Being a Creator is now one of the most popular career choices. Kids in the U.S. and the U.K. would prefer to be a professional YouTuber, Teacher, Professional Athlete, Musician and then Astronaut in that particular order.
When Instagram is making a platform specifically for thirteen year olds and live streamers like Ludwig Ahgren can make several figures from a stream on Twitch, it may not be a complete shock as to why being a creator is such a popular career choice.
The origins of how the creator craze all started is actually quite humble. The first avenger creator economy company was all about having an easy way to upload video on the internet.
Prior to TikTok spawning dancing darlings, before Justin Kan began streaming continuous live video and audio, it all began on Valentine’s Day in 2005 with an online dating service. Three PayPal employees, Chad Hurley, Steve Chen and Jawed Karim had a simple idea for a dating service. The trio’s idea was to create a dating service that had the killer feature of enabling people to upload videos of themselves talking about the partner of their dreams.
The idea was YouTube. A platform all about the human ‘passion’ economy.
Using a classic PayPal-esque Blitzscaling technique to achieve virality, the trio offered women $20 to upload dating videos. Presumably a few of these videos were like Debbie’s from eHarmony. Although looking at the 1980s video dating montage for men, it wasn’t too great either (check out this to see a just few minutes of how charming it all was).
Unfortunately for the trio, their dating service idea was several years too early. People weren’t accustomed to uploading pictures of themselves and a digital hot or not game yet.
Presumably whilst being super productive, the trio went to look for the Justin Timberlake Janet Jackson Superbowl nippleslip incident online. Unable to easily find the video, the trio realised that video as medium wasn’t really being well addressed on the internet. Pivoting their dating site idea, they decided to make a website that would be much easier for an average internet user with dial up internet to publish, upload and view videos.
In an early interview, Chad Hurley noted that “people were collecting video clips on their cell phones … but there was no easy way to share [them].”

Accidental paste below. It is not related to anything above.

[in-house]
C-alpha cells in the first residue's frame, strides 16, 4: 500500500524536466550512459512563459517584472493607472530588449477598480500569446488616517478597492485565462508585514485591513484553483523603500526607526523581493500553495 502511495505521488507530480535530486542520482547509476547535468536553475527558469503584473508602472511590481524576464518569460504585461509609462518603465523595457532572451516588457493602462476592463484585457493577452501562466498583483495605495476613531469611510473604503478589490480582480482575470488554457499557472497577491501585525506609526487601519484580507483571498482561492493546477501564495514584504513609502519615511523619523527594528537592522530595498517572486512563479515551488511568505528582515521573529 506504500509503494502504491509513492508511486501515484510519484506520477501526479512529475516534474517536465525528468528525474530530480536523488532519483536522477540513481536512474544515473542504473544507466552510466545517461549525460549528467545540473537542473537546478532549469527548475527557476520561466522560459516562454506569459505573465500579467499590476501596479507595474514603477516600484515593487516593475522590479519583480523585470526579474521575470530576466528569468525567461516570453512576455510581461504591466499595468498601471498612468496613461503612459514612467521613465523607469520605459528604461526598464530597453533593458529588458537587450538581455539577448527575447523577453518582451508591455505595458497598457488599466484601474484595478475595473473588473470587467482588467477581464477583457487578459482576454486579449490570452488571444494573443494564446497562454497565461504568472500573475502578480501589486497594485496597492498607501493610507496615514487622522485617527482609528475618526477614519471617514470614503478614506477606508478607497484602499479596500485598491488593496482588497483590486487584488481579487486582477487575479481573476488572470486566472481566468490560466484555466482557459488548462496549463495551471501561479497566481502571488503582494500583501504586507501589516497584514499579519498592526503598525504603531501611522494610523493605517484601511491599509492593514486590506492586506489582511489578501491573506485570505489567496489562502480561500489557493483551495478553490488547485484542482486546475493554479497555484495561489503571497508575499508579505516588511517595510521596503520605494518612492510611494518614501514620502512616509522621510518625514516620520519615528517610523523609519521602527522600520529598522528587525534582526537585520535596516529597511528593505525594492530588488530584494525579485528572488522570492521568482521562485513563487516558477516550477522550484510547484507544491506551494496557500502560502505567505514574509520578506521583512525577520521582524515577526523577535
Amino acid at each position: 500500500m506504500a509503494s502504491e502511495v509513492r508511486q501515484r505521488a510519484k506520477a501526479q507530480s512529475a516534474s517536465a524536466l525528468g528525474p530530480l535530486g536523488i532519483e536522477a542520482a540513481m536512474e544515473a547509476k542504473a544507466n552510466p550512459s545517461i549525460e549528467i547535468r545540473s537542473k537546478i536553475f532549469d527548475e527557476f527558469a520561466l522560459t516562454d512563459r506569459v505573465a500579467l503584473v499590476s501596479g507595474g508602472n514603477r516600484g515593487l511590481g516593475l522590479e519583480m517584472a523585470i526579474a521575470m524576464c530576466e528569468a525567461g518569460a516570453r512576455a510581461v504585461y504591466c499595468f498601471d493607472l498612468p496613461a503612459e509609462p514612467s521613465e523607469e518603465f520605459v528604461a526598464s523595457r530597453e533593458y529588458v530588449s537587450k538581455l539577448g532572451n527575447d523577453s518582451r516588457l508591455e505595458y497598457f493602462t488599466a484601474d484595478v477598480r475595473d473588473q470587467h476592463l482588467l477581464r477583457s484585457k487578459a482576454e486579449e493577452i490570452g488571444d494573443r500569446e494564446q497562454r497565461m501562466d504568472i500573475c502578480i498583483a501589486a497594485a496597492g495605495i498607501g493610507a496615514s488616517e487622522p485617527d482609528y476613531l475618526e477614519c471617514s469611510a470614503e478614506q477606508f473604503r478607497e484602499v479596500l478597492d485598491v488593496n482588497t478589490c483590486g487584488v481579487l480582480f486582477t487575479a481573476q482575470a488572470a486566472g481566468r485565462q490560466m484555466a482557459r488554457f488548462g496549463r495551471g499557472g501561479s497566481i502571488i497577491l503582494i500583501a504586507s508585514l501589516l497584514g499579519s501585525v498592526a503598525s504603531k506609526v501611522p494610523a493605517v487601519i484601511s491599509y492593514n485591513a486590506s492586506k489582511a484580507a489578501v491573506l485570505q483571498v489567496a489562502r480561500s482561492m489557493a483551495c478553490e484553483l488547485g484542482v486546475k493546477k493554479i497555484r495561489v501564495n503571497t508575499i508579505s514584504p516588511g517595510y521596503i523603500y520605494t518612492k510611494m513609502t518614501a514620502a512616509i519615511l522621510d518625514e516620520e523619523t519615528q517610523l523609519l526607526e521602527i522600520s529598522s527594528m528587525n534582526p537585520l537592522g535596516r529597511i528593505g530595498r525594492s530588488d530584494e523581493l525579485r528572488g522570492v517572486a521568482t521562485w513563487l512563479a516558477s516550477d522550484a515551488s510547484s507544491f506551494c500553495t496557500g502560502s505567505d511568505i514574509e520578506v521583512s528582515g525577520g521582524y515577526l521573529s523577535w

The pivot worked. After Jawed Karim uploaded a video of himself at the zoo in April 2005 and a successful beta launch the next month, YouTube began getting over 30,000 viewers per day. With a daily increase in traffic, they went to secure a $3.5 million investment from Sequoia to scale their service. By one year, July of 2006, YouTube was getting around 20,000 video uploads and 100 million video views per day.
In just under two years, the company was then acquired by Google for $1.65 billion in stock options. The rise of YouTube as a global media distributor was beginning to take shape.
How The Term ‘Creator’ Entered Popular Lingo
Post-acquisition, YouTube’s popularity kept growing. Their growth in daily global internet visits in 2006 was already outpacing the popular social network of the day, MySpace. The popularity was so worrying that in 2008, Larry Irving, the co-founder of the Internet Innovation Alliance feared that the bandwidth consumed by internet video consumption could bring down the internet.
With great popularity comes great monetisation opportunities.
Whilst the early days of YouTube was an eclectic mixture of cat videos and daily mundanity, there were signs that the platform could empower viral marketing. Funny videos like Numa Numa man were being reshared. When Nike sneakily uploaded a video of Ronaldinho receiving football boots under the alias of “JoeB”, hitting 1 million views, Steve Chen noticed the traffic spike and YouTube’s potential to bring in big audiences, big brands and big cash.
But how could they start bringing in bigger brands and more money?
To bring in more premium advertisers, the quality of YouTube’s programming needed to improve. One way to do so, the executives reasoned, was to pump in a $100 million investment into a slate of original content produced by major brands and celebrities.
The investment didn’t quite work as planned.
Looking into their data, the YouTube team finally decided to focus on fostering the community of YouTube stars who were attracting audiences of tens to sometimes hundreds of thousands of subscribers. YouTube called these stars ‘partners’ and anyone with at least 1,000 subscribers and 4,000 valid public watch hours were eligible to be admitted into the Partner Program.
Investing into the YouTuber community and focusing on the stars was super effective. The YouTube team began doubling down on this initiative and decided to rename their partners with a more utilitarian suited name, ‘creators’. YouTube began opening up creator hubs, studios where YouTube creators could collaborate and produce content. They opened a Creator Academy program to help train people into becoming professional YouTubers.
Following their Creator programs, YouTube also started beginning promoting its creators. Massive billboards and print ad campaigns were launched for creators such as Michelle Phan across New York City buses, subway stations in Los Angeles and magazines such as People.
The success and the popularity of the term creator stuck. The investment into the creator community yielded some massive payouts. By 2014, there were over 1 million advertisers on YouTube and over $1 Billion had been paid out to the platform’s creators.
In observing YouTube’s success and the popularity of the name creator, other platforms such as Pinterest also began calling their top users ‘creators’. Fast forward to 2021, everyone is a creator today.